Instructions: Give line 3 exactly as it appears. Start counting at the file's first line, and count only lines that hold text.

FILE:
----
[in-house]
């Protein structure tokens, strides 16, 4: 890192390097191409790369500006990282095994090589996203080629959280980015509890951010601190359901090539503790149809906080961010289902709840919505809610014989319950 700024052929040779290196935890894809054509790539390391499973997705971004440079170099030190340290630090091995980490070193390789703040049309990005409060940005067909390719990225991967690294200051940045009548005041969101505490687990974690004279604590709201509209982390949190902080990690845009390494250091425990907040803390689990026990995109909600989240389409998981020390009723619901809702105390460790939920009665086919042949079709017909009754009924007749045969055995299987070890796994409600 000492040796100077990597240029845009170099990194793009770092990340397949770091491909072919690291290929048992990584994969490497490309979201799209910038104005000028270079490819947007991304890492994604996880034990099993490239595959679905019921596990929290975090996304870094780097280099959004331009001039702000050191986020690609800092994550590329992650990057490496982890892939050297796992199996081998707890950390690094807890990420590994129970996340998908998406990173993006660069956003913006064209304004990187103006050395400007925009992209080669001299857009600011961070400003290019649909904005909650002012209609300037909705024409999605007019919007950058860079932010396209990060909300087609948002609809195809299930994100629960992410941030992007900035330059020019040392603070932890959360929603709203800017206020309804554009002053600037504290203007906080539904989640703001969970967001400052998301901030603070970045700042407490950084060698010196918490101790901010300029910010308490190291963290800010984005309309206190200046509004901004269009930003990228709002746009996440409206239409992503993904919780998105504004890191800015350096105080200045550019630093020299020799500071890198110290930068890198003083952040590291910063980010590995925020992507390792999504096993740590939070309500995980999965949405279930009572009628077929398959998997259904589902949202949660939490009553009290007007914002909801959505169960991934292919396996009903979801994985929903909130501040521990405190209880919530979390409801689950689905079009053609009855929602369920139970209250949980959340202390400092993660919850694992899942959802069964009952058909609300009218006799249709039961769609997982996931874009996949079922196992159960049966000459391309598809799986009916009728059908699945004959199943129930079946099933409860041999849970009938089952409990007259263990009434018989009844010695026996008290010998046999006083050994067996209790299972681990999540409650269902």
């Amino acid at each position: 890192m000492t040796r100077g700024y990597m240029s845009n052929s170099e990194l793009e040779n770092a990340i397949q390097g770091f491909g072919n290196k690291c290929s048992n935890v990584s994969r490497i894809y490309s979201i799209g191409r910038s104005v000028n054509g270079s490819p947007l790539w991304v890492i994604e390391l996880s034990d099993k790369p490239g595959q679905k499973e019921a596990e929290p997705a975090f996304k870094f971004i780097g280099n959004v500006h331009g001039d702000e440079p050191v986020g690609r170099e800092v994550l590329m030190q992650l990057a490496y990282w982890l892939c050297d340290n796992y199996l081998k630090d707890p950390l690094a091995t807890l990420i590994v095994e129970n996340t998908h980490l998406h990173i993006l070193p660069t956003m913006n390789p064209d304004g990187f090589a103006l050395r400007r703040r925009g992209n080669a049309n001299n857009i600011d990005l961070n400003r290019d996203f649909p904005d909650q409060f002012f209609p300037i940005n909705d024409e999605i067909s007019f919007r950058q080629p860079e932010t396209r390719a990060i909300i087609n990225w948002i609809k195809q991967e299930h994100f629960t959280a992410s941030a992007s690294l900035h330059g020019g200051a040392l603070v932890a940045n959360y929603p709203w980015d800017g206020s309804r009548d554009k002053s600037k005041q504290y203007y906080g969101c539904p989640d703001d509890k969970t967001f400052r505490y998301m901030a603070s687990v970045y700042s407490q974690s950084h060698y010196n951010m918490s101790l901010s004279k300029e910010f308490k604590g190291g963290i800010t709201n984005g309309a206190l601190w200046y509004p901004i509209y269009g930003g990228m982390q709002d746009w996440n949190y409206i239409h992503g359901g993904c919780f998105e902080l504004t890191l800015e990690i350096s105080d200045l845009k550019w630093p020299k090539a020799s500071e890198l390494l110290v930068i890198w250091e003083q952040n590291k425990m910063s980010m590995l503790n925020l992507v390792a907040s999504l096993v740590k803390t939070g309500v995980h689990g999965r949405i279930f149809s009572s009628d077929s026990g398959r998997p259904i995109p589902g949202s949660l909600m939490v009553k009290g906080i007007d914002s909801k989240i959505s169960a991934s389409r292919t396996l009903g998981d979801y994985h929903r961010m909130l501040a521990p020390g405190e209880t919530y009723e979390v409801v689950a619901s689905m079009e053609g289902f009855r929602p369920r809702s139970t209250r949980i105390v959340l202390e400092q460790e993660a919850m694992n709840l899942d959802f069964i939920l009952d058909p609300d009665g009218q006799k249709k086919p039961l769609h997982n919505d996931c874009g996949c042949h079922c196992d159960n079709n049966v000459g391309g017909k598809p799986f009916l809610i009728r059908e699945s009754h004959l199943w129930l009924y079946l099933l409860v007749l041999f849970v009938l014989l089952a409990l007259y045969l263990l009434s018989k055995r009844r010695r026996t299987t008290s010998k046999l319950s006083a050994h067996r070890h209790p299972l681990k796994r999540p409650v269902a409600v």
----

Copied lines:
């Amino acid at each position: 890192m000492t040796r100077g700024y990597m240029s845009n052929s170099e990194l793009e040779n770092a990340i397949q390097g770091f491909g072919n290196k690291c290929s048992n935890v990584s994969r490497i894809y490309s979201i799209g191409r910038s104005v000028n054509g270079s490819p947007l790539w991304v890492i994604e390391l996880s034990d099993k790369p490239g595959q679905k499973e019921a596990e929290p997705a975090f996304k870094f971004i780097g280099n959004v500006h331009g001039d702000e440079p050191v986020g690609r170099e800092v994550l590329m030190q992650l990057a490496y990282w982890l892939c050297d340290n796992y199996l081998k630090d707890p950390l690094a091995t807890l990420i590994v095994e129970n996340t998908h980490l998406h990173i993006l070193p660069t956003m913006n390789p064209d304004g990187f090589a103006l050395r400007r703040r925009g992209n080669a049309n001299n857009i600011d990005l961070n400003r290019d996203f649909p904005d909650q409060f002012f209609p300037i940005n909705d024409e999605i067909s007019f919007r950058q080629p860079e932010t396209r390719a990060i909300i087609n990225w948002i609809k195809q991967e299930h994100f629960t959280a992410s941030a992007s690294l900035h330059g020019g200051a040392l603070v932890a940045n959360y929603p709203w980015d800017g206020s309804r009548d554009k002053s600037k005041q504290y203007y906080g969101c539904p989640d703001d509890k969970t967001f400052r505490y998301m901030a603070s687990v970045y700042s407490q974690s950084h060698y010196n951010m918490s101790l901010s004279k300029e910010f308490k604590g190291g963290i800010t709201n984005g309309a206190l601190w200046y509004p901004i509209y269009g930003g990228m982390q709002d746009w996440n949190y409206i239409h992503g359901g993904c919780f998105e902080l504004t890191l800015e990690i350096s105080d200045l845009k550019w630093p020299k090539a020799s500071e890198l390494l110290v930068i890198w250091e003083q952040n590291k425990m910063s980010m590995l503790n925020l992507v390792a907040s999504l096993v740590k803390t939070g309500v995980h689990g999965r949405i279930f149809s009572s009628d077929s026990g398959r998997p259904i995109p589902g949202s949660l909600m939490v009553k009290g906080i007007d914002s909801k989240i959505s169960a991934s389409r292919t396996l009903g998981d979801y994985h929903r961010m909130l501040a521990p020390g405190e209880t919530y009723e979390v409801v689950a619901s689905m079009e053609g289902f009855r929602p369920r809702s139970t209250r949980i105390v959340l202390e400092q460790e993660a919850m694992n709840l899942d959802f069964i939920l009952d058909p609300d009665g009218q006799k249709k086919p039961l769609h997982n919505d996931c874009g996949c042949h079922c196992d159960n079709n049966v000459g391309g017909k598809p799986f009916l809610i009728r059908e699945s009754h004959l199943w129930l009924y079946l099933l409860v007749l041999f849970v009938l014989l089952a409990l007259y045969l263990l009434s018989k055995r009844r010695r026996t299987t008290s010998k046999l319950s006083a050994h067996r070890h209790p299972l681990k796994r999540p409650v269902a409600v």